WASHINGTON - Remembering fallen brothers is a labor of love for volunteers who help with the upkeep of the Vietnam Veterans Memorial Wall in Washington, D.C.

Frank Romeo, a Vietnam veteran from Bay Shore, is among the many who descend on the capital specifically to wash the memorial.

“I made a promise years ago that I wouldn't let people forget,” he says.

Romeo was a 19-year-old Army private in 1969 when Vietcong soldiers surrounded his outpost. He was shot and wounded, and he spent a year in the hospital. Since then, Romeo has lived with the memories of battle and the pain of losing 12 comrades.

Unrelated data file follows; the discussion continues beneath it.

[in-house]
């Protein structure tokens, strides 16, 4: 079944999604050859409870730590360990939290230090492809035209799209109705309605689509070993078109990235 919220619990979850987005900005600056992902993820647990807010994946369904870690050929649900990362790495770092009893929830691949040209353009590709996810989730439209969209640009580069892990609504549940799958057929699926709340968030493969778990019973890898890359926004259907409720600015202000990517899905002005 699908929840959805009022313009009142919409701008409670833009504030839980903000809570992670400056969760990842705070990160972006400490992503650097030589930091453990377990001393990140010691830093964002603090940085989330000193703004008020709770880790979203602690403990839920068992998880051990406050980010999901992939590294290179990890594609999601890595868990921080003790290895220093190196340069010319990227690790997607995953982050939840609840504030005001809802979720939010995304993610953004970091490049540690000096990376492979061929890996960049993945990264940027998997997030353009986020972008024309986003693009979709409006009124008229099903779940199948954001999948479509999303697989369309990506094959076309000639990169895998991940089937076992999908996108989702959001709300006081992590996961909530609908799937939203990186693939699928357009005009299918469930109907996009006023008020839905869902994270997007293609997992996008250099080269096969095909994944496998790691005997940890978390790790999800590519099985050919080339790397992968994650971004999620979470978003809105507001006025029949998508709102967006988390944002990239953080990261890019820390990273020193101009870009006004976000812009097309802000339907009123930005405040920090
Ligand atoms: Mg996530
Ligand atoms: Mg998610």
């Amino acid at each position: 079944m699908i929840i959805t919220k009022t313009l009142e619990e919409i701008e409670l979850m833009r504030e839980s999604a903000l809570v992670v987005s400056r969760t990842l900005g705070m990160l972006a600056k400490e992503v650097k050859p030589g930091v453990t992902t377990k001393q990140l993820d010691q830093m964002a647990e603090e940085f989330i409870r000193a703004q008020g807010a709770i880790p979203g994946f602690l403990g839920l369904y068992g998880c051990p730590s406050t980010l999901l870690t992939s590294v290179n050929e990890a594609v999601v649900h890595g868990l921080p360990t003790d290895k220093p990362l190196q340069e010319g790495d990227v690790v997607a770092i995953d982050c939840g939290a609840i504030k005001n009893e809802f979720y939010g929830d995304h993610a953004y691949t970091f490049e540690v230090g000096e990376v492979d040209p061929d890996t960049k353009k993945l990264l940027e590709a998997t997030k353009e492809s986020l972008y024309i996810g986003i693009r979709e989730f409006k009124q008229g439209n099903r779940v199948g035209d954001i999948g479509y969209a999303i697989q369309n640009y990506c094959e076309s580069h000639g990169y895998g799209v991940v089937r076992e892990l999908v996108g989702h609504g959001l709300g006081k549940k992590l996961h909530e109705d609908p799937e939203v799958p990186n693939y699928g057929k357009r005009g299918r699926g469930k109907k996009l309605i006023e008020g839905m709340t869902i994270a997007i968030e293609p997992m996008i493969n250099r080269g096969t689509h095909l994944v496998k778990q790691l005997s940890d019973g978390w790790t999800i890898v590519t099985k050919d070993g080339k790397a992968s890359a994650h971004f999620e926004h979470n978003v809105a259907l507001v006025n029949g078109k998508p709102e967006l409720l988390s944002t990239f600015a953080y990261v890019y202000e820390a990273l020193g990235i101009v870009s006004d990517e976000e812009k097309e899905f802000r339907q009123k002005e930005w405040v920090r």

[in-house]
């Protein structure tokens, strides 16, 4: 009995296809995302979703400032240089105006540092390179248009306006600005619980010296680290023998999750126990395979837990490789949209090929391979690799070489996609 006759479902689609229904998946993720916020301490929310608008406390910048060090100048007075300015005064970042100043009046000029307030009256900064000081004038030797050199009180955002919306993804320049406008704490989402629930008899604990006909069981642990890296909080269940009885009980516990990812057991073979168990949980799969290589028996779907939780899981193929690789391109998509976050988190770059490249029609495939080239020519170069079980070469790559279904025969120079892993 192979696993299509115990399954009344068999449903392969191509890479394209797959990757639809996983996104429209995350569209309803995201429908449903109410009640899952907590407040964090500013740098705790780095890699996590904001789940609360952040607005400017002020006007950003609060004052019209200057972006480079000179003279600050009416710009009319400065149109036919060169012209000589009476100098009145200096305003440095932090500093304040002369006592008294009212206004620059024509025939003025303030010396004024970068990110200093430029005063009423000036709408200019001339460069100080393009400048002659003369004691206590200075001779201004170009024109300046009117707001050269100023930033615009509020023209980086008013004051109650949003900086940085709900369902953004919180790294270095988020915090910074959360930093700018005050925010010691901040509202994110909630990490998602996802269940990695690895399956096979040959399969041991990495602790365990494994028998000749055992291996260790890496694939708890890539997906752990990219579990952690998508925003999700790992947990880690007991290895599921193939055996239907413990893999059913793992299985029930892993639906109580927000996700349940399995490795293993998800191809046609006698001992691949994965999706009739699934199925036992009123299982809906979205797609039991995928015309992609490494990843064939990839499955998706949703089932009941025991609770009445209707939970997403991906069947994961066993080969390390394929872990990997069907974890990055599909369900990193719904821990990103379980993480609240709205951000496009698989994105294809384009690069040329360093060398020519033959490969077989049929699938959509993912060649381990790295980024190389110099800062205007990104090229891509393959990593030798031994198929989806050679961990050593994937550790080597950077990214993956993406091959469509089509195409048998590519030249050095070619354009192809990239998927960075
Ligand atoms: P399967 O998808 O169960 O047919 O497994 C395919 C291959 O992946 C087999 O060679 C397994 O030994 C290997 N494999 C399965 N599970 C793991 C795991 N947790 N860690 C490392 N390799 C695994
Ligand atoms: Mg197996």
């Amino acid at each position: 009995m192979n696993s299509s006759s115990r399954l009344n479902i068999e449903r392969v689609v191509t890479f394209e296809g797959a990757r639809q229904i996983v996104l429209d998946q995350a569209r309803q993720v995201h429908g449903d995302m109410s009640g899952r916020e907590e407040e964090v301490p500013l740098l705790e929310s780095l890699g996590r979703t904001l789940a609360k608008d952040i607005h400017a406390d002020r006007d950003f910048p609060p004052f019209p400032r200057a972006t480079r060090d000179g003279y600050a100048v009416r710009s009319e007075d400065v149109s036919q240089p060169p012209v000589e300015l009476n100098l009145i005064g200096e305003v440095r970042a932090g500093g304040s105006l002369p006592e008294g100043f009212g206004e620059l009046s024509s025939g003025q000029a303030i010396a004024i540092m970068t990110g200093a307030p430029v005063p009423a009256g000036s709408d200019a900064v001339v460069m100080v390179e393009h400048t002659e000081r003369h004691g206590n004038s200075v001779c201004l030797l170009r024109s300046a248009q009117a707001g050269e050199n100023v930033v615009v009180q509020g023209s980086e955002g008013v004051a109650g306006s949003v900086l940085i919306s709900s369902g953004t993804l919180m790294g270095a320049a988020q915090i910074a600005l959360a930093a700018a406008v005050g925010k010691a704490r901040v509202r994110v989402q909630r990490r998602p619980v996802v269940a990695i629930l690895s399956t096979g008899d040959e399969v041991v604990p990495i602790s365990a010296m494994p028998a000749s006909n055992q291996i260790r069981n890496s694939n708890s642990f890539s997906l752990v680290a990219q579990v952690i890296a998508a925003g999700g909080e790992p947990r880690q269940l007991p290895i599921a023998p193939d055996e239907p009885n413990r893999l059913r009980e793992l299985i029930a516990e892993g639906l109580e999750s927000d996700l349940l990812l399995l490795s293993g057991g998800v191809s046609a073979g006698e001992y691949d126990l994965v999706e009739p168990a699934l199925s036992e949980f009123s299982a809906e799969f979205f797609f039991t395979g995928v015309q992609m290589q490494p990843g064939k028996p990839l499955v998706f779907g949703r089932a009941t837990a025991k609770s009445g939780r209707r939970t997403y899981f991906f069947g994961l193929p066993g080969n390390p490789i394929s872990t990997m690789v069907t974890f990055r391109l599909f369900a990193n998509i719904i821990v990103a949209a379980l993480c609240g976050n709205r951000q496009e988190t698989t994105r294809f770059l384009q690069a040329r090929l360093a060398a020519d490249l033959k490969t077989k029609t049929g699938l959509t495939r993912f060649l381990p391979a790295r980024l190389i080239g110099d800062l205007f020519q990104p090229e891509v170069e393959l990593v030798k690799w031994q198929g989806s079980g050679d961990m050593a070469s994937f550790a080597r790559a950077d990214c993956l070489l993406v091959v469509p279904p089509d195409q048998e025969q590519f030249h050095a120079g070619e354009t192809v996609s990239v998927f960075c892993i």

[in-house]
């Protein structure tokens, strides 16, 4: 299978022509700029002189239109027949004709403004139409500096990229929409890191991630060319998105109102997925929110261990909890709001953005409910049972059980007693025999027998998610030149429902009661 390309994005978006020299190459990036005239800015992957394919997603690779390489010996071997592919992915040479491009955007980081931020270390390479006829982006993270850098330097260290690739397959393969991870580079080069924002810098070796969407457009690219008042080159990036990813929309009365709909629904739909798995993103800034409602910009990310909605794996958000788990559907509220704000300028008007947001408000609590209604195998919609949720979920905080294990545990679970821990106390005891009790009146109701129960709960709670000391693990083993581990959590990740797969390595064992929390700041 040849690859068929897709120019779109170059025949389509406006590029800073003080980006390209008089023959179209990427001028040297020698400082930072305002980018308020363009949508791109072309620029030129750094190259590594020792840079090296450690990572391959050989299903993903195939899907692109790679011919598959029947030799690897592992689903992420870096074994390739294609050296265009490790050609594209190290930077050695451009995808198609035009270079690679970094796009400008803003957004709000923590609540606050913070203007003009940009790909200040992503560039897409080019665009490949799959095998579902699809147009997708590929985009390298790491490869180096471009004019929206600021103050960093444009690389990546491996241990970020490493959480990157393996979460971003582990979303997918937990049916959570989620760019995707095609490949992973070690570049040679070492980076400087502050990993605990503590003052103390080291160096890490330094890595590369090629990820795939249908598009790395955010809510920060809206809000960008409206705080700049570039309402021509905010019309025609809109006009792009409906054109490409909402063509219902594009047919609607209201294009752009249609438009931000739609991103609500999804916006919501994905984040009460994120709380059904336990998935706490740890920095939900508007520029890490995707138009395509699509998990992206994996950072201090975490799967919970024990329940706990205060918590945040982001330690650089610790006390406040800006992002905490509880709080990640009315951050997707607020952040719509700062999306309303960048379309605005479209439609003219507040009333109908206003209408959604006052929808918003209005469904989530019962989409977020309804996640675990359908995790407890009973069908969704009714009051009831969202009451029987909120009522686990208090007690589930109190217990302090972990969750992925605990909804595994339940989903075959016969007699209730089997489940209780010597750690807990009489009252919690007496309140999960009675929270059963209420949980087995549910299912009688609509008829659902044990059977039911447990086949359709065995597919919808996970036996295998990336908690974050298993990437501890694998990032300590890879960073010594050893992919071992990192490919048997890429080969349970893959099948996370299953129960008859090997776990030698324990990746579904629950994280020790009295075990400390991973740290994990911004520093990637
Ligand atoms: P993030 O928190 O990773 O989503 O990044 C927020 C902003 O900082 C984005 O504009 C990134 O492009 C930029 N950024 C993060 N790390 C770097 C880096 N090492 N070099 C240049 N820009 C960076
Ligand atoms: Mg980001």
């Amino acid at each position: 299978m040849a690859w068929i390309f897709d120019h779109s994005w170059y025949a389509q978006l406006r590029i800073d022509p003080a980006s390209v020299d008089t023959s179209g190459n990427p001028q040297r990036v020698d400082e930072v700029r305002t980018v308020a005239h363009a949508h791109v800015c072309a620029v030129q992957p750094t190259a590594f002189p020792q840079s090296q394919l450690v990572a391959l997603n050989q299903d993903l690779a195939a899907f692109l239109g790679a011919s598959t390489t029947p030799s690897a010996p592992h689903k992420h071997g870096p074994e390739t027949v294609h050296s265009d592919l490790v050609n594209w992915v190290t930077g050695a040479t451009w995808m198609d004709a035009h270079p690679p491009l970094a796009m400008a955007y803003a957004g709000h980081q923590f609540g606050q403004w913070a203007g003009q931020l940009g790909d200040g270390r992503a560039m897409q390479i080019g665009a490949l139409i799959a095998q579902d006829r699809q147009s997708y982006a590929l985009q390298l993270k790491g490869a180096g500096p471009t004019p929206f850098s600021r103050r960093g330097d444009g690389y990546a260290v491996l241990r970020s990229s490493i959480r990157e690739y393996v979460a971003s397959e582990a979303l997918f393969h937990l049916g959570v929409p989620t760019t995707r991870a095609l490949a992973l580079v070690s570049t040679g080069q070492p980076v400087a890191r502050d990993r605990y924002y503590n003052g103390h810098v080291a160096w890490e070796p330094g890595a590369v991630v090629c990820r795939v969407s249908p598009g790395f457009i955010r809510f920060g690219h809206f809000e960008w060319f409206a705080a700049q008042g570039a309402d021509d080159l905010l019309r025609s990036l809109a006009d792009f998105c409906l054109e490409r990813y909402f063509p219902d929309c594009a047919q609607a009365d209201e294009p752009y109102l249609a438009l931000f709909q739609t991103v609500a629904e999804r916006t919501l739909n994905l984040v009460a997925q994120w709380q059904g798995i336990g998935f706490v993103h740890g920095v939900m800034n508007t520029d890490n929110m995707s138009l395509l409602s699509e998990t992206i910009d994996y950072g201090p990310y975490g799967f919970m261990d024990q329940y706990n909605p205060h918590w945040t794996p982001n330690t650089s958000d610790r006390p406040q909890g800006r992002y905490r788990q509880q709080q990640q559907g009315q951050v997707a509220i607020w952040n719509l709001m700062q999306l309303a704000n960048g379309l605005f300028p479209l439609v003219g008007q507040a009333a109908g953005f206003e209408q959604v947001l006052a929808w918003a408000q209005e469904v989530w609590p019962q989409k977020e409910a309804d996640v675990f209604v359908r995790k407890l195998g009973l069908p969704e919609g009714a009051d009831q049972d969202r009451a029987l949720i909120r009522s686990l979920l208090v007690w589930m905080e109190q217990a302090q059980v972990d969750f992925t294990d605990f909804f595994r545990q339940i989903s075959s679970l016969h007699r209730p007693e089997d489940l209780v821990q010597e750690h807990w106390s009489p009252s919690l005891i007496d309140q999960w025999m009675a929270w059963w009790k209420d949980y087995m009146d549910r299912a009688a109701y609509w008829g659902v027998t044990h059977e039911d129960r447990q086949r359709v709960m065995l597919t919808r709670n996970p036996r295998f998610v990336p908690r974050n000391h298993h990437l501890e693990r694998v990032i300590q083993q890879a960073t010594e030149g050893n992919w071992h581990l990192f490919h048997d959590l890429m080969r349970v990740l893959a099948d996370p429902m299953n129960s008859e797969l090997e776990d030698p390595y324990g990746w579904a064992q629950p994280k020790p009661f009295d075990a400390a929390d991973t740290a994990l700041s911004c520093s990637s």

“When I came home I just couldn't deal, I couldn't,” he says. “For many, many years, I couldn't talk to anyone. I had a very difficult time. A lot of us did.”

Some survivors say they suffer from survivor’s guilt and find cleaning the memorial as a way to cleanse themselves as well.

“It helps me knowing that I'm honoring them and I'm remembering them,” says Romeo.